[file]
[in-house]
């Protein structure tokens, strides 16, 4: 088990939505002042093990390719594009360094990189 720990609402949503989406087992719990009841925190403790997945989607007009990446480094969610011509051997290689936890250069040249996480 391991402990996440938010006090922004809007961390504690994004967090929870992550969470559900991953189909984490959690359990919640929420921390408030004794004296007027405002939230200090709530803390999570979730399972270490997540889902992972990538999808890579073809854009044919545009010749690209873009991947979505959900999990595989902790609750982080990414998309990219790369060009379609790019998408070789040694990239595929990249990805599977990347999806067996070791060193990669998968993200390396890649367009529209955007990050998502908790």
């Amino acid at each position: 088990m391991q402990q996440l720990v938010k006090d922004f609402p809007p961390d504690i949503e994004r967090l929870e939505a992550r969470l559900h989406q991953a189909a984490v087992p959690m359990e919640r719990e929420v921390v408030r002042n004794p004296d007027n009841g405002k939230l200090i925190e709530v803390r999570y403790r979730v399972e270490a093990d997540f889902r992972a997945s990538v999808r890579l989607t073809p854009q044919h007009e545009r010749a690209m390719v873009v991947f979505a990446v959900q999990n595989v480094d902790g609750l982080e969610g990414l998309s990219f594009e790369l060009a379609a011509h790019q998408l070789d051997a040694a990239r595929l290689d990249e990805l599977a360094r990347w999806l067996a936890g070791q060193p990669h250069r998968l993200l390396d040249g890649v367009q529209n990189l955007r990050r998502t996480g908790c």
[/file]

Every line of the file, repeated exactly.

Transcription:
[in-house]
């Protein structure tokens, strides 16, 4: 088990939505002042093990390719594009360094990189 720990609402949503989406087992719990009841925190403790997945989607007009990446480094969610011509051997290689936890250069040249996480 391991402990996440938010006090922004809007961390504690994004967090929870992550969470559900991953189909984490959690359990919640929420921390408030004794004296007027405002939230200090709530803390999570979730399972270490997540889902992972990538999808890579073809854009044919545009010749690209873009991947979505959900999990595989902790609750982080990414998309990219790369060009379609790019998408070789040694990239595929990249990805599977990347999806067996070791060193990669998968993200390396890649367009529209955007990050998502908790």
């Amino acid at each position: 088990m391991q402990q996440l720990v938010k006090d922004f609402p809007p961390d504690i949503e994004r967090l929870e939505a992550r969470l559900h989406q991953a189909a984490v087992p959690m359990e919640r719990e929420v921390v408030r002042n004794p004296d007027n009841g405002k939230l200090i925190e709530v803390r999570y403790r979730v399972e270490a093990d997540f889902r992972a997945s990538v999808r890579l989607t073809p854009q044919h007009e545009r010749a690209m390719v873009v991947f979505a990446v959900q999990n595989v480094d902790g609750l982080e969610g990414l998309s990219f594009e790369l060009a379609a011509h790019q998408l070789d051997a040694a990239r595929l290689d990249e990805l599977a360094r990347w999806l067996a936890g070791q060193p990669h250069r998968l993200l390396d040249g890649v367009q529209n990189l955007r990050r998502t996480g908790c």